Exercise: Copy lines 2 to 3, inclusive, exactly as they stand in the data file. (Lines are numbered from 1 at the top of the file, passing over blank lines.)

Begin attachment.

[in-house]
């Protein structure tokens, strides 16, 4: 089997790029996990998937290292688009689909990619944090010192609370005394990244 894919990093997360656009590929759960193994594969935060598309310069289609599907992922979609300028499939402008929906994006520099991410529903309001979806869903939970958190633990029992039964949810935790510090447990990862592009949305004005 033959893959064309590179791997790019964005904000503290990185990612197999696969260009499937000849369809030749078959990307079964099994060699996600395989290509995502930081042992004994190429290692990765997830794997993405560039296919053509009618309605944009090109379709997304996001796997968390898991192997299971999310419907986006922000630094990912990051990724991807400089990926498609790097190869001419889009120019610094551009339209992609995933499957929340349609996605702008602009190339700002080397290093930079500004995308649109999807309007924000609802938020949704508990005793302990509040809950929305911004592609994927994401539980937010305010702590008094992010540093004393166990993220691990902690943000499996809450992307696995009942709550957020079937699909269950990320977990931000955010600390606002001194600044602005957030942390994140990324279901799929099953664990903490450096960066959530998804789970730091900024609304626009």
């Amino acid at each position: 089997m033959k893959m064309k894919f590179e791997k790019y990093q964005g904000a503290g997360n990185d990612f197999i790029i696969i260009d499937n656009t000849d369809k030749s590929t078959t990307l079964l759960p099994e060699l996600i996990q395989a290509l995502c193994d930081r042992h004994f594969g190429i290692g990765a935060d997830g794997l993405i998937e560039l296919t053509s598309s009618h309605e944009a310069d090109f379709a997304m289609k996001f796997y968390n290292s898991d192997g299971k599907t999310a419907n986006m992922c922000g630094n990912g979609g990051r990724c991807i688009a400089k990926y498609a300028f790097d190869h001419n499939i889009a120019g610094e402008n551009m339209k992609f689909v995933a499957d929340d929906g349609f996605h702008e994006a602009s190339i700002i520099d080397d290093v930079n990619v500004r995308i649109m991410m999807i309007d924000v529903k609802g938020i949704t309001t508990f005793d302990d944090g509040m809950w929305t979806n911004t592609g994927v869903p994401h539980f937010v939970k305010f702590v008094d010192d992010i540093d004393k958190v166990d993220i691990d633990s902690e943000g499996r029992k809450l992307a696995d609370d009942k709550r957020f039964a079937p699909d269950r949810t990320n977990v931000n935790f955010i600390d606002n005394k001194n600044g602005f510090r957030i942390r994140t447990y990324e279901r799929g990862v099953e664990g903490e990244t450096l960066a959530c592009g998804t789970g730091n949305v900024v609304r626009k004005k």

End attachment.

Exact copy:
């Protein structure tokens, strides 16, 4: 089997790029996990998937290292688009689909990619944090010192609370005394990244 894919990093997360656009590929759960193994594969935060598309310069289609599907992922979609300028499939402008929906994006520099991410529903309001979806869903939970958190633990029992039964949810935790510090447990990862592009949305004005 033959893959064309590179791997790019964005904000503290990185990612197999696969260009499937000849369809030749078959990307079964099994060699996600395989290509995502930081042992004994190429290692990765997830794997993405560039296919053509009618309605944009090109379709997304996001796997968390898991192997299971999310419907986006922000630094990912990051990724991807400089990926498609790097190869001419889009120019610094551009339209992609995933499957929340349609996605702008602009190339700002080397290093930079500004995308649109999807309007924000609802938020949704508990005793302990509040809950929305911004592609994927994401539980937010305010702590008094992010540093004393166990993220691990902690943000499996809450992307696995009942709550957020079937699909269950990320977990931000955010600390606002001194600044602005957030942390994140990324279901799929099953664990903490450096960066959530998804789970730091900024609304626009």
């Amino acid at each position: 089997m033959k893959m064309k894919f590179e791997k790019y990093q964005g904000a503290g997360n990185d990612f197999i790029i696969i260009d499937n656009t000849d369809k030749s590929t078959t990307l079964l759960p099994e060699l996600i996990q395989a290509l995502c193994d930081r042992h004994f594969g190429i290692g990765a935060d997830g794997l993405i998937e560039l296919t053509s598309s009618h309605e944009a310069d090109f379709a997304m289609k996001f796997y968390n290292s898991d192997g299971k599907t999310a419907n986006m992922c922000g630094n990912g979609g990051r990724c991807i688009a400089k990926y498609a300028f790097d190869h001419n499939i889009a120019g610094e402008n551009m339209k992609f689909v995933a499957d929340d929906g349609f996605h702008e994006a602009s190339i700002i520099d080397d290093v930079n990619v500004r995308i649109m991410m999807i309007d924000v529903k609802g938020i949704t309001t508990f005793d302990d944090g509040m809950w929305t979806n911004t592609g994927v869903p994401h539980f937010v939970k305010f702590v008094d010192d992010i540093d004393k958190v166990d993220i691990d633990s902690e943000g499996r029992k809450l992307a696995d609370d009942k709550r957020f039964a079937p699909d269950r949810t990320n977990v931000n935790f955010i600390d606002n005394k001194n600044g602005f510090r957030i942390r994140t447990y990324e279901r799929g990862v099953e664990g903490e990244t450096l960066a959530c592009g998804t789970g730091n949305v900024v609304r626009k004005k």